She didn’t beat it in high school, but she did lead her team to victory in the 400-yard freestyle relay at the Nebraska state championships in her senior year. “It was one of the most exhilarating moments of my life,” she says.

Griffin could’ve hung up her goggles then and there, but she wasn’t finished yet. “I got out of the water and said, ‘I can’t give this feeling up.’ I decided that I wanted to swim in college.”

Griffin visited Xavier and met the swim team. She loved campus and the team felt like a family. When she won a St. Francis Xavier scholarship—full tuition, room and board—her decision was made. “All of the pieces just fell together,” she says. She joined the Musketeers as a freshman walk-on, impressing her coaches with her work ethic and speed. “I’m definitely a sprinter,” she says. “I don’t have the stamina to do much more than 100 yards.”

For most of the year, Griffin was up before the sun six days a week, lifting weights or swimming laps. She came back in the afternoon for more training. “It’s a massive time commitment,” she says. Her only day off was Sunday. “It was the one day a week I didn’t have to set an alarm,” she says. “Sundays were wonderful.”

It was also her day to catch up on her studying. She was majoring in biology, with minors in math and chemistry. “I’m a math and science kind of girl,” she says. She had already completed college coursework in chemistry and calculus before she even got to Xavier.

When she wasn’t in the pool or the science lab, Griffin was in the kitchen, pursuing her other passion—cooking. “My mom and I have been cooking together since I was really young,” she says. She loves baking most of all, a discipline that demands a scientist’s attention to detail. “It’s like a giant, tasty chemistry experiment every time.”

Griffin’s teammates enjoyed the fruits of her hobby at potluck brunches after Saturday morning practices. “I would make this egg bake, with sausage and cheese and different spices,” she says. “It was a massive hit every time. I’d never seen some of my teammates move as quickly as when I brought the dish that last time.”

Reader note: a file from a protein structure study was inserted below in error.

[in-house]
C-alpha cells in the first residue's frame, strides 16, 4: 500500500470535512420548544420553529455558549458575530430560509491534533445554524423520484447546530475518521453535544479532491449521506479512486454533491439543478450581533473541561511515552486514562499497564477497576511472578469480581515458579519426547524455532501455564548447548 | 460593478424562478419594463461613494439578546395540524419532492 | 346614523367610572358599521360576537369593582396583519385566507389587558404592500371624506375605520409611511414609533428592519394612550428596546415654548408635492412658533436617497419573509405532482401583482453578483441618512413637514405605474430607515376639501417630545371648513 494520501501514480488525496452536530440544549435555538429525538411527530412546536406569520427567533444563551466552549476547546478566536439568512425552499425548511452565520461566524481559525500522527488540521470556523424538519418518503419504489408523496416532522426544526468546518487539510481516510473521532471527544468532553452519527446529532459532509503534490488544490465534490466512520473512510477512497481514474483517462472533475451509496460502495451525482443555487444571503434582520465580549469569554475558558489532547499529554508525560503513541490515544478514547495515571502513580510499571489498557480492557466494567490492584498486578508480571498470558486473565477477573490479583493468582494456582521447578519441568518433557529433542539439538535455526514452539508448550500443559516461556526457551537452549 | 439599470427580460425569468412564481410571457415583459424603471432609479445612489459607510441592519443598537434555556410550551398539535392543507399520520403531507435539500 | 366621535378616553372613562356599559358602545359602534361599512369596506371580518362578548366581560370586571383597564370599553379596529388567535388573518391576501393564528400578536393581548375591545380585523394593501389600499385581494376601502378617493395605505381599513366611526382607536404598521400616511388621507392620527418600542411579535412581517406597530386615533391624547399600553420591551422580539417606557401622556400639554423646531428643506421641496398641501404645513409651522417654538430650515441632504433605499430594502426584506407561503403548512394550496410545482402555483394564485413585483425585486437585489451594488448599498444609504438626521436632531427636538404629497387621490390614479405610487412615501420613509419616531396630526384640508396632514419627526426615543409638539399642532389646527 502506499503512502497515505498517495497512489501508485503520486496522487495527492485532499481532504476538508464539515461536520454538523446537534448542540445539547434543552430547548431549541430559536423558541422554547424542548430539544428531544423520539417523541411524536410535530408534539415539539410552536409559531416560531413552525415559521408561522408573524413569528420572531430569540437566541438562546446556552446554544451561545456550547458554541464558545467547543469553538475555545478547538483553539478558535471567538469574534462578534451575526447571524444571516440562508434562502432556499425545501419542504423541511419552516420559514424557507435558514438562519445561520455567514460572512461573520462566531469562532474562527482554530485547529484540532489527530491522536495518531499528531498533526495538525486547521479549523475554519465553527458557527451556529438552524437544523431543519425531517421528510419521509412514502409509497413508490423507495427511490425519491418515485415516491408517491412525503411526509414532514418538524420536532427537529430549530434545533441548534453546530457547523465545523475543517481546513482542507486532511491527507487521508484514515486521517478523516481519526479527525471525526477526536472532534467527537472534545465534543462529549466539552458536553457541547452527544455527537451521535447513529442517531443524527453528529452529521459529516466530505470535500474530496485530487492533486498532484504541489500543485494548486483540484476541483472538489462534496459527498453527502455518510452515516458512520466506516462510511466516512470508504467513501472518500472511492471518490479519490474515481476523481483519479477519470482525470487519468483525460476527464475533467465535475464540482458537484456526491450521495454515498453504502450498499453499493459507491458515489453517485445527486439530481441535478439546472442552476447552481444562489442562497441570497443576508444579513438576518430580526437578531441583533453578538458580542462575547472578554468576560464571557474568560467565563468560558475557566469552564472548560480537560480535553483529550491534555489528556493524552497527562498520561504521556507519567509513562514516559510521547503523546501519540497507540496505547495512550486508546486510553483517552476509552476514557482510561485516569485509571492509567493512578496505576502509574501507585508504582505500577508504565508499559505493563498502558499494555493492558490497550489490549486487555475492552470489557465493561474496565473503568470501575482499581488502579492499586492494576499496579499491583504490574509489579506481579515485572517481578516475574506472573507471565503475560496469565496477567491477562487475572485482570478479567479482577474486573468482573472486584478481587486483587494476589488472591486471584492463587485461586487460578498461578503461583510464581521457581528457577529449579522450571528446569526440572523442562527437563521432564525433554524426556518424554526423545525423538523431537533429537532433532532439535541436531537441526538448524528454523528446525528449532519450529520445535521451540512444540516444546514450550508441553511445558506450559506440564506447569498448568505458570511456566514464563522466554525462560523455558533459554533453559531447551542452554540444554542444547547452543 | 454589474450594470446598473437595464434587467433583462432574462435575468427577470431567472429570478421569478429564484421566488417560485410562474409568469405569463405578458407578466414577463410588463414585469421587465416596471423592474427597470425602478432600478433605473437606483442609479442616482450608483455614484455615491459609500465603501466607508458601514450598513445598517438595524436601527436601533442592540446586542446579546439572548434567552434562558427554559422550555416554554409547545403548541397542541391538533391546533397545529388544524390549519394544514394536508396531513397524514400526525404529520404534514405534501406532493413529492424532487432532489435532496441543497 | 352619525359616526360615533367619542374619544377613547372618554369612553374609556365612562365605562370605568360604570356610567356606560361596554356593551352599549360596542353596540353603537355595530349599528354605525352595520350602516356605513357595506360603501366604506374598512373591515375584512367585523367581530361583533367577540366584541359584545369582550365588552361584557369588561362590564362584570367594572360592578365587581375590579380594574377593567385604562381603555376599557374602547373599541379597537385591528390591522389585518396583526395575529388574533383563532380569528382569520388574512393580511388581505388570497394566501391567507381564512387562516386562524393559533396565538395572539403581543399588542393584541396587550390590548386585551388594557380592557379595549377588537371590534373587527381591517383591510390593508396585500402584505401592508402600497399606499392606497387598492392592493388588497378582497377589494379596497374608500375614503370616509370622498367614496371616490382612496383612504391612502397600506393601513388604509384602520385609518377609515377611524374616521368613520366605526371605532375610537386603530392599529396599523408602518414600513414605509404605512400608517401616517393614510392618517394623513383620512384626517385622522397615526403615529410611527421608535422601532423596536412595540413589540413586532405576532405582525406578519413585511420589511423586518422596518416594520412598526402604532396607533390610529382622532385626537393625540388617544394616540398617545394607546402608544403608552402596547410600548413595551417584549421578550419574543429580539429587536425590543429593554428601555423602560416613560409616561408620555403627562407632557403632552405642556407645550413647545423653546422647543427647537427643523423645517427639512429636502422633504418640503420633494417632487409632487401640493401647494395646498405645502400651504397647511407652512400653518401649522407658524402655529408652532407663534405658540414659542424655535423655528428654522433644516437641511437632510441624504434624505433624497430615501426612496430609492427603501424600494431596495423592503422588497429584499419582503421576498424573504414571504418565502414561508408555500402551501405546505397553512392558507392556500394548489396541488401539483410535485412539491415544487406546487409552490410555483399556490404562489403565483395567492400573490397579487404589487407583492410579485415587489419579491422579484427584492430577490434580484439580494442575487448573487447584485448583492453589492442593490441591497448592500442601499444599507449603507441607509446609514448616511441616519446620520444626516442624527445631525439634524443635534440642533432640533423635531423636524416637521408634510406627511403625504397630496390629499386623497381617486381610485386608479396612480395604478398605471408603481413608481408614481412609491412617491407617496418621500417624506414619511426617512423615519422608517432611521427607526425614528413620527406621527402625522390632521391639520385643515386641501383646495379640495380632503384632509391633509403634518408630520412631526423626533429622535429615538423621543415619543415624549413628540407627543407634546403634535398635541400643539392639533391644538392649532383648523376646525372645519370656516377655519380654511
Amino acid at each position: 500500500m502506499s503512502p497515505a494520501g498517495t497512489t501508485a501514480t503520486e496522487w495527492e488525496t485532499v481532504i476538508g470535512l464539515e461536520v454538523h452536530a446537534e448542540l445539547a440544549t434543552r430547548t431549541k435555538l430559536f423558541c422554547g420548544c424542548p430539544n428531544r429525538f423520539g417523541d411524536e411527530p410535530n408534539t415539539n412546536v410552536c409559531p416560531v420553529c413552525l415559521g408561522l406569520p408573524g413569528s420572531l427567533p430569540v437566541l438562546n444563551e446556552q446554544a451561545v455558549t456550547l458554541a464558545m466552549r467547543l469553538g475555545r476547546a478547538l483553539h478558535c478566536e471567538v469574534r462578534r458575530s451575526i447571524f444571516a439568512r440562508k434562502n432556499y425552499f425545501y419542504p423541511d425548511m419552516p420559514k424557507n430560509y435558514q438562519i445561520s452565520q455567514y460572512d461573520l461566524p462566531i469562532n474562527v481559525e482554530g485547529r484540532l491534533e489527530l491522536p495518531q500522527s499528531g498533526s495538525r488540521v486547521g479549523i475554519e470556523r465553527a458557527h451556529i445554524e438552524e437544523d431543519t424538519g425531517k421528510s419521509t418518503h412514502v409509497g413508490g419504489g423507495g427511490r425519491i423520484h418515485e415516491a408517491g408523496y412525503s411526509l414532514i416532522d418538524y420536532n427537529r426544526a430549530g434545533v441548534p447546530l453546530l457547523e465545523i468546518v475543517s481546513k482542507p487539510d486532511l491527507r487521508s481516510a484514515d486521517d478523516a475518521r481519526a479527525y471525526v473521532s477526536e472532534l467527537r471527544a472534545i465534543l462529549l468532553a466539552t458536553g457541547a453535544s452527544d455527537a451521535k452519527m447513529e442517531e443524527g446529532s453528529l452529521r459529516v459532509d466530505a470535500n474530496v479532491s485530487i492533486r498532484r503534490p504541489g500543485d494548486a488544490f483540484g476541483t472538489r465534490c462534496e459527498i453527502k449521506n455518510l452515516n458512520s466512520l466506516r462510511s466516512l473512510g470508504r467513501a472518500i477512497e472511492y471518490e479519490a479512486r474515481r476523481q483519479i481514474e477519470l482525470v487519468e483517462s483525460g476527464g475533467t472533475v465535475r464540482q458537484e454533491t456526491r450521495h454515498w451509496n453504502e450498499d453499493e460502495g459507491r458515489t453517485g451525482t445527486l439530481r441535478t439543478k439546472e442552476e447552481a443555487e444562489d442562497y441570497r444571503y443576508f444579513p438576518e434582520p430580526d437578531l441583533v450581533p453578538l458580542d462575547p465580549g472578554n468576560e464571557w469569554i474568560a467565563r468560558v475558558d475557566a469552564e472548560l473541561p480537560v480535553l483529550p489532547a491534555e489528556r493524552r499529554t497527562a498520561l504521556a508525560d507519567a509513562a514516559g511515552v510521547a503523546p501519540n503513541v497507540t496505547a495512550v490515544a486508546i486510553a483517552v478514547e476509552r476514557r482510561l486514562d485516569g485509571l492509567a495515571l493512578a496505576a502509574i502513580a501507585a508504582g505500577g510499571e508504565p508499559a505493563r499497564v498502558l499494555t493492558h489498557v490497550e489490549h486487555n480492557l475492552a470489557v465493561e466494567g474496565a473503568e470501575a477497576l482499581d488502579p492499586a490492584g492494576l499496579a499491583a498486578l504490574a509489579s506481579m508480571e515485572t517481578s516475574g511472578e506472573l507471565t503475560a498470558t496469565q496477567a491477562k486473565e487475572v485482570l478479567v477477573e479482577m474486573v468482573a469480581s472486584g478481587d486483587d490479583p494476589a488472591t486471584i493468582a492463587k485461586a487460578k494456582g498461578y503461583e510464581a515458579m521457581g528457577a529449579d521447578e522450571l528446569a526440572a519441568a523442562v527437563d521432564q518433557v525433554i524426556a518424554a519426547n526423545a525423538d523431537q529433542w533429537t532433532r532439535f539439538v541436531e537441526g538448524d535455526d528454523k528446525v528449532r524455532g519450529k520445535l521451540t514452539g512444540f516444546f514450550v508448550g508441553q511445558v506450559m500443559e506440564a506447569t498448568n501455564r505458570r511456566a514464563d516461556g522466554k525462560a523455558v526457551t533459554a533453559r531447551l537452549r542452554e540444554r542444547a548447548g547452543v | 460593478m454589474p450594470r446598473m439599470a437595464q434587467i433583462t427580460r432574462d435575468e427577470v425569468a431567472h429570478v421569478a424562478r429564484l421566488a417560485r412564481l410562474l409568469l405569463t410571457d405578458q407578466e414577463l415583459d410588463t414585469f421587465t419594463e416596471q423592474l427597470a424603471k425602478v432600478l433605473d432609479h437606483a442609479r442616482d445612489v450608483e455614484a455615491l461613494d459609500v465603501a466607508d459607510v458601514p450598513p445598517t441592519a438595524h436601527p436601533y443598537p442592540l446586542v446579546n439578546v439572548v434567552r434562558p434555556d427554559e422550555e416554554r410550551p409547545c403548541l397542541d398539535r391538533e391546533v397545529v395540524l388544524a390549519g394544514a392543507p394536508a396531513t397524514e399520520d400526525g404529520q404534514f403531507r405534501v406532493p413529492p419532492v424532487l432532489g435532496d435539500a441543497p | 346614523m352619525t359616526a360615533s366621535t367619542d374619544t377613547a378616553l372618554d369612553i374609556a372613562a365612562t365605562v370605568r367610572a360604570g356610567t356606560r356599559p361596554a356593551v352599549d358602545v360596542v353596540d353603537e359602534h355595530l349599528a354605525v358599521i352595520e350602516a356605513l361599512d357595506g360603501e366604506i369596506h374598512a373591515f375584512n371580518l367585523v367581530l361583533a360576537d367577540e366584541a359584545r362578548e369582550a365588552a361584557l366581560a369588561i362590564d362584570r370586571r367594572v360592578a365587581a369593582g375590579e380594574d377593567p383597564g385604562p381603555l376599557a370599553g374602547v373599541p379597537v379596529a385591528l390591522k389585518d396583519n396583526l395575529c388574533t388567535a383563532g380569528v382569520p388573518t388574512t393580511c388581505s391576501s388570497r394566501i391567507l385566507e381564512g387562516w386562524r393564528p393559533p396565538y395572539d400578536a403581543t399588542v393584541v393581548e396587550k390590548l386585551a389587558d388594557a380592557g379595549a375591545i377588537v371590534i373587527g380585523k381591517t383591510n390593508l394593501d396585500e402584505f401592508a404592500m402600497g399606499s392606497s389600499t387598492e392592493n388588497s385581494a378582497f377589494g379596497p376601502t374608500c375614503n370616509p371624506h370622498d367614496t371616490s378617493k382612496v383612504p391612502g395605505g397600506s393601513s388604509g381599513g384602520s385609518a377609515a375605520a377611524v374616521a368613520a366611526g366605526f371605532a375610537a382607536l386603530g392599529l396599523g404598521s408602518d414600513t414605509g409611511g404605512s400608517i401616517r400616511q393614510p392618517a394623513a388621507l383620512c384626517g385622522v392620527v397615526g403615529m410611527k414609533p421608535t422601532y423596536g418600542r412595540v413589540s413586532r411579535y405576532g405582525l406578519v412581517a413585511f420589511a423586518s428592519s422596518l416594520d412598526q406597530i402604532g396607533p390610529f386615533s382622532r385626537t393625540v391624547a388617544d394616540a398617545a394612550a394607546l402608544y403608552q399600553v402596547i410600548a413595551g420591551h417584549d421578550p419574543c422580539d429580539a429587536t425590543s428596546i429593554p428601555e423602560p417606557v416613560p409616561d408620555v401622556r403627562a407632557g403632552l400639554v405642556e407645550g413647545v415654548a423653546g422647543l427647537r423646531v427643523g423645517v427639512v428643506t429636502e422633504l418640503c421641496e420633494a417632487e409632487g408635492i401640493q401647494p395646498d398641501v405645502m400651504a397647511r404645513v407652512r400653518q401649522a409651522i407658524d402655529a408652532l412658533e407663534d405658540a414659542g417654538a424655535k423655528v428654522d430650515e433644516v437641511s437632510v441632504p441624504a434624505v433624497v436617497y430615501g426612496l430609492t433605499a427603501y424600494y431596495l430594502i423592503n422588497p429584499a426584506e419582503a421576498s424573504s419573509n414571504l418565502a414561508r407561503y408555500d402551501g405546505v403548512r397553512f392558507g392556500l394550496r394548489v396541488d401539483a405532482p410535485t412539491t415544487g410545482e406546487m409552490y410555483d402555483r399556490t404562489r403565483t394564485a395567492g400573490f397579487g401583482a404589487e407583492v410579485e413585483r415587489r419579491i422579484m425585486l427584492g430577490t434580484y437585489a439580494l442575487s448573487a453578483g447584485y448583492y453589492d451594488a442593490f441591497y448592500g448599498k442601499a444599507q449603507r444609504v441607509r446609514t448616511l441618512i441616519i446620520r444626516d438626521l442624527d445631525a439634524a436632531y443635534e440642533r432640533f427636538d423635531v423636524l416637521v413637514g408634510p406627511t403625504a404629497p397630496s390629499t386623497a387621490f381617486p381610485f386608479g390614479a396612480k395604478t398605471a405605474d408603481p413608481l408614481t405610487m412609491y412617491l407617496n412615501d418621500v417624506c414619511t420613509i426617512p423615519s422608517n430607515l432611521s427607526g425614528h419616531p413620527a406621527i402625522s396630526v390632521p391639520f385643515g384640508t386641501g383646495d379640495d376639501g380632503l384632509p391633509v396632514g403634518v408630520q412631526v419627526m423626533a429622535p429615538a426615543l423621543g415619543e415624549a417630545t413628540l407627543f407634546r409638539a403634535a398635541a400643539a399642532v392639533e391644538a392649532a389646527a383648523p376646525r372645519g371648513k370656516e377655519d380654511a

The team ate Thanksgiving dinner together, too, assigning different dishes to each class. In her senior year, Griffin brought the turkeys—two of them, “because we’re swimmers, and we eat a lot.” She roasted the birds to a golden perfection, with butter, herbs and salt stuffed under their skins to keep them moist.

Meanwhile, Griffin was making a splash in the pool. She broke Xavier’s 50-yard freestyle record, and swam on four record-breaking relay teams. And in her sophomore year, she finally beat her father’s 100-yard butterfly time, breaking the Xavier record in the process. It took her 56.13 seconds. “I didn’t even have to look at the clock to know that I got it because I could hear my teammates cheering so loudly,” she says. “There is nothing quite like that moment when you achieve a long-term goal.”

“She was a great competitor,” says Xavier swimming coach Brent MacDonald. “That was a great swim for her and very fast. That would still beat a lot of guys today.”

A scientist and a foodie at heart, Griffin wanted to do something “with meaning and use” after she graduated last year. She decided on culinary school, back in her hometown, Omaha. She’ll spend the next year and a half honing her skills in the kitchen. Then she plans to go to grad school to get her master’s in food science, with the hope of landing a job researching food preservation, or special diets.

“I love being in a kitchen,” Griffin says, “but I don’t really want a bakery. The hours are crazy. If I can work in a lab, I still get to play with the food, and tie in the science and have a life, which is something I’m looking forward to having again.”

Her feet aren’t entirely on dry land, however. Griffin is also back at her old high school, as a volunteer coach for the swim team, helping younger girls reach goals of their own.

Xavier Magazine

Sport Smart

The Xavier swim teams are cool in the pool and hot in the classroom. Both the men’s and women’s teams were named to the Scholar All America Team by the College Swimming Coaches Association of America, the men earning a No. 19 ranking with a 3.26 team GPA, while the women’s team ranked No. 75 with a 3.22 team GPA.

The women’s golf team, meanwhile, was ranked 17th in the nation for highest team GPA by the National Golf Coaches Association. Xavier’s eight team members had an average GPA of 3.66.